30. Lawton, C. A. (1994). Gender differences in way-finding strategies: Relationship to spatial ability and spatial anxiety. Sex Roles, 30 765-779.Google Scholar
  31. Lawton, C. A. (1996). Strategies for indoor wayfinding: The role of orientation. Journal of Environmental Psychology, 16 137-145.Google Scholar
  32. Lawton, C. A. (2001). Gender and regional differences in spatial referents used in direction giving. Sex Roles, 44 321-338.Google Scholar
  33. Lawton, C. A., Charleston, S. I., & Zieles, A. S. (1996). Individual-and gender-related differences in indoor wayfinding. Environment and Behavior, 28 204-219.Google Scholar
  34. Lawton, C. A., & Morrin, K. A. (1999). Gender differences in pointing accuracy in computer-simulated 3D mazes. Sex Roles, 40 73-92.Google Scholar
  35. Linn, M. C., & Petersen, A. C. (1985). Emergence and characterization of sex differences in spatial ability: A meta-analysis. Child Development, 56 1479-1498.Google Scholar
  36. Linn, M. C., & Petersen, A. C. (1986). A meta-analysis of gender differences in spatial ability: Implications for mathematics and science achievement. In J. S. Hyde & M. C. Linn (Eds.), The psychology of gender: Advances through meta-analysis (pp. 67-101). Baltimore: Johns Hopkins University Press.Google Scholar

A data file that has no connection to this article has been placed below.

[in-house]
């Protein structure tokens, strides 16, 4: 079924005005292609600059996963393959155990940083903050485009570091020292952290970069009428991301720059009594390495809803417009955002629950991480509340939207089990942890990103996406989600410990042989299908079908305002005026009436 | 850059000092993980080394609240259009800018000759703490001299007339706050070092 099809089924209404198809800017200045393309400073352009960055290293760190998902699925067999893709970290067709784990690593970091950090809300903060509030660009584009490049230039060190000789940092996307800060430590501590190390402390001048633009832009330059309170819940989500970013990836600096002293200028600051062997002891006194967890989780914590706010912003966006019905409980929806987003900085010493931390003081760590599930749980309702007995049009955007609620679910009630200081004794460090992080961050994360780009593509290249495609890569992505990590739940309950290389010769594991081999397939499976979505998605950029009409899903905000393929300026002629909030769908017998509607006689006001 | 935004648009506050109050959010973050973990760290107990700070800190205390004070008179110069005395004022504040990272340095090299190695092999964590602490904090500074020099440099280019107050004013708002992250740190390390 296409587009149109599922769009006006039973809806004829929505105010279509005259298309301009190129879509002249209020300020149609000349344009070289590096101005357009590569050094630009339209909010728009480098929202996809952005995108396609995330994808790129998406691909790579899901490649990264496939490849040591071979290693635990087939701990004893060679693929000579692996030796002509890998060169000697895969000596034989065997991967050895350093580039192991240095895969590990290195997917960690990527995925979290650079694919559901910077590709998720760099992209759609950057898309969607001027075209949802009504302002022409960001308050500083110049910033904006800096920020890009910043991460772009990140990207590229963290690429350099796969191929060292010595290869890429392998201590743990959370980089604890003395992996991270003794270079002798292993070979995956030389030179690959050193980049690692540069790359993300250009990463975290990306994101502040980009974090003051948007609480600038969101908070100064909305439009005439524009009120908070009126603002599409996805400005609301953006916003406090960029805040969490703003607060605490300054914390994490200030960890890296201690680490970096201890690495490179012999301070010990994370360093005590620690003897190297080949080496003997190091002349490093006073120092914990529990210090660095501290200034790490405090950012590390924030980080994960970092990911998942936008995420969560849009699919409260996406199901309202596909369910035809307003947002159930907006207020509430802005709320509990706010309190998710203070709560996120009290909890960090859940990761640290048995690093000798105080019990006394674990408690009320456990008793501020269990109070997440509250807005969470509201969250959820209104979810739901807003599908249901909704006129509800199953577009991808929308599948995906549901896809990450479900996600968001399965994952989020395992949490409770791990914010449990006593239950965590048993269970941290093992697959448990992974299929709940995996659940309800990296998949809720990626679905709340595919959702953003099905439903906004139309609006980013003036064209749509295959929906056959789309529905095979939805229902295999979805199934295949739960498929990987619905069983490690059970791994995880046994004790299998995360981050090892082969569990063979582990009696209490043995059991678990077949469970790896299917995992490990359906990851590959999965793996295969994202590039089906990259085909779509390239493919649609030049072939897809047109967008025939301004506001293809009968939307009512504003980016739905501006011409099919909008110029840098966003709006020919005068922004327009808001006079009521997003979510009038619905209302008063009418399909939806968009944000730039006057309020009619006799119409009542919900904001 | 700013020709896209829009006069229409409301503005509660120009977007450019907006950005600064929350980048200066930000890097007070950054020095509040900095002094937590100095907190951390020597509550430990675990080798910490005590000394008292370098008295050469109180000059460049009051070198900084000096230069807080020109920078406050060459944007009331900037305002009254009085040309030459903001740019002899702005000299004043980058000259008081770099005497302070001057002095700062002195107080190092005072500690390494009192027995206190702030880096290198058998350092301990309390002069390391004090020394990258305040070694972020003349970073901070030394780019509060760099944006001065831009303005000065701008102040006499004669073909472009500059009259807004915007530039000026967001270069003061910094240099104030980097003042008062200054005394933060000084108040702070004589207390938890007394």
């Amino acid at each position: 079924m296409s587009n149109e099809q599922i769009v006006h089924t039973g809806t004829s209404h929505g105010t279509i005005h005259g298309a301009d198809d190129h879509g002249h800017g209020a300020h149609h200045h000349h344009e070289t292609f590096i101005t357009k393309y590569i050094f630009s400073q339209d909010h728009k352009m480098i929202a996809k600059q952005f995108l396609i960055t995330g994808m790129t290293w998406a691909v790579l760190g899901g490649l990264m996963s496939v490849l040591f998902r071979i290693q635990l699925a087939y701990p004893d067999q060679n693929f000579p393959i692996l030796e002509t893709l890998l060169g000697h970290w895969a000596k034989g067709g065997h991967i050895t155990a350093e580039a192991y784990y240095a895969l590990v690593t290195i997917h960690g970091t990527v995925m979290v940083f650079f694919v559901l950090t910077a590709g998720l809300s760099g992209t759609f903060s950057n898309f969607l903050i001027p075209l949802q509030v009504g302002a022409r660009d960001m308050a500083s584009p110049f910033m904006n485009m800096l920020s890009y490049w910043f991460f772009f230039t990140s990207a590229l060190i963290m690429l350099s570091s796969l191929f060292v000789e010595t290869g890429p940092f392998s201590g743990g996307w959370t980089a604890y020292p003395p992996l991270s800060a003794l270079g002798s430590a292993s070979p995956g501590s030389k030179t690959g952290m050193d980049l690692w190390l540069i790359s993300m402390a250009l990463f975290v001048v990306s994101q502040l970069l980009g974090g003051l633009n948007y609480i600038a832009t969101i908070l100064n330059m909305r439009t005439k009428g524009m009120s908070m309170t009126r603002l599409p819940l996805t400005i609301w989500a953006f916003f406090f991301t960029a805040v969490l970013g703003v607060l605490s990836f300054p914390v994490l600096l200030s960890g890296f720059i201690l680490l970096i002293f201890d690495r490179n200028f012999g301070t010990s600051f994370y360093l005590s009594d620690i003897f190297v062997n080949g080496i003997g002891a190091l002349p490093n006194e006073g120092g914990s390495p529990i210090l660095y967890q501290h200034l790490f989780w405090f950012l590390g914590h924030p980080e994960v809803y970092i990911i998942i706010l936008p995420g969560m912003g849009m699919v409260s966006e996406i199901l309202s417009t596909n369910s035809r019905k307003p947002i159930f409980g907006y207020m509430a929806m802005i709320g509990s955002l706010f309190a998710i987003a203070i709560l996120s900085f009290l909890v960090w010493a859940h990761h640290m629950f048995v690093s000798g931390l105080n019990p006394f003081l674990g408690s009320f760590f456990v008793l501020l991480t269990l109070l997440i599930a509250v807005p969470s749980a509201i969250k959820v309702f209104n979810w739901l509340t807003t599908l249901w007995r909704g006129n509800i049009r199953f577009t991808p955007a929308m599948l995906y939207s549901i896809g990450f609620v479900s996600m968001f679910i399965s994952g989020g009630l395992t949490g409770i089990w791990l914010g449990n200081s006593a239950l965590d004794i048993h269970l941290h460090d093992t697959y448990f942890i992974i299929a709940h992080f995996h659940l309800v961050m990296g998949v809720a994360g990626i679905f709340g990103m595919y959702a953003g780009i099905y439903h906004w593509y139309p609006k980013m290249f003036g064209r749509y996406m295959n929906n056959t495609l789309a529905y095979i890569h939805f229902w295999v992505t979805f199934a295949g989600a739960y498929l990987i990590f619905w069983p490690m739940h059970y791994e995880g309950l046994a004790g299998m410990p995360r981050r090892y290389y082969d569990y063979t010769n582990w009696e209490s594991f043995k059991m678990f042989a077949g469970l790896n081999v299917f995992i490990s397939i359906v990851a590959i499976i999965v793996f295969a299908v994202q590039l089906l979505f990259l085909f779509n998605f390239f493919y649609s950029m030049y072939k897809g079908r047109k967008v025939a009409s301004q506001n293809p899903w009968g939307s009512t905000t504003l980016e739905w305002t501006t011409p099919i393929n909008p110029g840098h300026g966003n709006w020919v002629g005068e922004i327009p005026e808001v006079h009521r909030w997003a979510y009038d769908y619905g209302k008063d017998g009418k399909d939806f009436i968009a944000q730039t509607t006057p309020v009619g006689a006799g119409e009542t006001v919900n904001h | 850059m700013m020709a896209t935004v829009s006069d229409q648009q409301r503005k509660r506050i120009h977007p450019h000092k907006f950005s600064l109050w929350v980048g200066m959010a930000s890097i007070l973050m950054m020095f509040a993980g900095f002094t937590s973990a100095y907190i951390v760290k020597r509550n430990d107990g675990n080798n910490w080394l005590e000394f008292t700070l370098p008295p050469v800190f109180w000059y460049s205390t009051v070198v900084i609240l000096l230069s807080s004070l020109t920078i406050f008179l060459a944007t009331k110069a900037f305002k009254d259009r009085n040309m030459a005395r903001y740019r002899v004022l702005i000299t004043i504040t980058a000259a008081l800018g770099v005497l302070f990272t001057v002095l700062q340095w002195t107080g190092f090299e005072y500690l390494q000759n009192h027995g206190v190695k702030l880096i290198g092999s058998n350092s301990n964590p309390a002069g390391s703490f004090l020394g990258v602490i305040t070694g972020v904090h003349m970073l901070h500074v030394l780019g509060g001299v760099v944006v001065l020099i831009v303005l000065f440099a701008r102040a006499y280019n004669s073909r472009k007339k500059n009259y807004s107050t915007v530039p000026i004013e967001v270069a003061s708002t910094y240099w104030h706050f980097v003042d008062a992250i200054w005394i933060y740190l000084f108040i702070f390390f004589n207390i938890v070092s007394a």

37. Malinowski, J. C. (2001). Mental rotation and real-world wayfinding. Perceptual and Motor Skills, 92 19-30.Google Scholar
  38. Matthews, M. H. (1986). Gender, graphicacy, and geography. Educational Review, 38 259-271.Google Scholar
  39. Maxfield, M. (1987). Explaining fear of crime: Evidence from the 1984 British crime survey [Home Office Research Study, No. 43]. London: Home Office.Google Scholar
  40. Medrich, E. A., Roizen, J., Rubin, V., & Buckley, S. (1982). The serious business of growing up: A study of children's lives outside school. Berkeley: University of California Press.Google Scholar
  41. Miller, L. K., & Santoni, V. (1986). Sex differences in spatial abilities: Strategic and experiential correlates. Acta Psychologica, 62 225-235.Google Scholar